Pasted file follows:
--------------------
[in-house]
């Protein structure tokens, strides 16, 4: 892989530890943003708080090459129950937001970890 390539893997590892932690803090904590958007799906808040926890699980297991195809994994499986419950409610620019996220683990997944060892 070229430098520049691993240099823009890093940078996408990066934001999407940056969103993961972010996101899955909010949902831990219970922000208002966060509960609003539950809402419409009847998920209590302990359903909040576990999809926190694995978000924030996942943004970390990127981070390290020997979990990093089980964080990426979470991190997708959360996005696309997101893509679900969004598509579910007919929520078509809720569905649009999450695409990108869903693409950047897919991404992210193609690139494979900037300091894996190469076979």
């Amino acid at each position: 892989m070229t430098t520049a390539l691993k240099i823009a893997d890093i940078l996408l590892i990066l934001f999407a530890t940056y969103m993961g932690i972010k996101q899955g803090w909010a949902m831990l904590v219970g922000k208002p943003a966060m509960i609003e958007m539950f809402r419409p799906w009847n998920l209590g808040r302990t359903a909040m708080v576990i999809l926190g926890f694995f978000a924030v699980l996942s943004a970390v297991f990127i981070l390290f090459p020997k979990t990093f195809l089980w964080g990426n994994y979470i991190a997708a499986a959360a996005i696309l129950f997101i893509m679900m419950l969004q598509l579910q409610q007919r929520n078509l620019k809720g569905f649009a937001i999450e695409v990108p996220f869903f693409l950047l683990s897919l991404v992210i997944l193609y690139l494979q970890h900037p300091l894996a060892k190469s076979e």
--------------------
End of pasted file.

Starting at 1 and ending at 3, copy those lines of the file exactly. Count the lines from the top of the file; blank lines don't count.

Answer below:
[in-house]
């Protein structure tokens, strides 16, 4: 892989530890943003708080090459129950937001970890 390539893997590892932690803090904590958007799906808040926890699980297991195809994994499986419950409610620019996220683990997944060892 070229430098520049691993240099823009890093940078996408990066934001999407940056969103993961972010996101899955909010949902831990219970922000208002966060509960609003539950809402419409009847998920209590302990359903909040576990999809926190694995978000924030996942943004970390990127981070390290020997979990990093089980964080990426979470991190997708959360996005696309997101893509679900969004598509579910007919929520078509809720569905649009999450695409990108869903693409950047897919991404992210193609690139494979900037300091894996190469076979």
């Amino acid at each position: 892989m070229t430098t520049a390539l691993k240099i823009a893997d890093i940078l996408l590892i990066l934001f999407a530890t940056y969103m993961g932690i972010k996101q899955g803090w909010a949902m831990l904590v219970g922000k208002p943003a966060m509960i609003e958007m539950f809402r419409p799906w009847n998920l209590g808040r302990t359903a909040m708080v576990i999809l926190g926890f694995f978000a924030v699980l996942s943004a970390v297991f990127i981070l390290f090459p020997k979990t990093f195809l089980w964080g990426n994994y979470i991190a997708a499986a959360a996005i696309l129950f997101i893509m679900m419950l969004q598509l579910q409610q007919r929520n078509l620019k809720g569905f649009a937001i999450e695409v990108p996220f869903f693409l950047l683990s897919l991404v992210i997944l193609y690139l494979q970890h900037p300091l894996a060892k190469s076979e």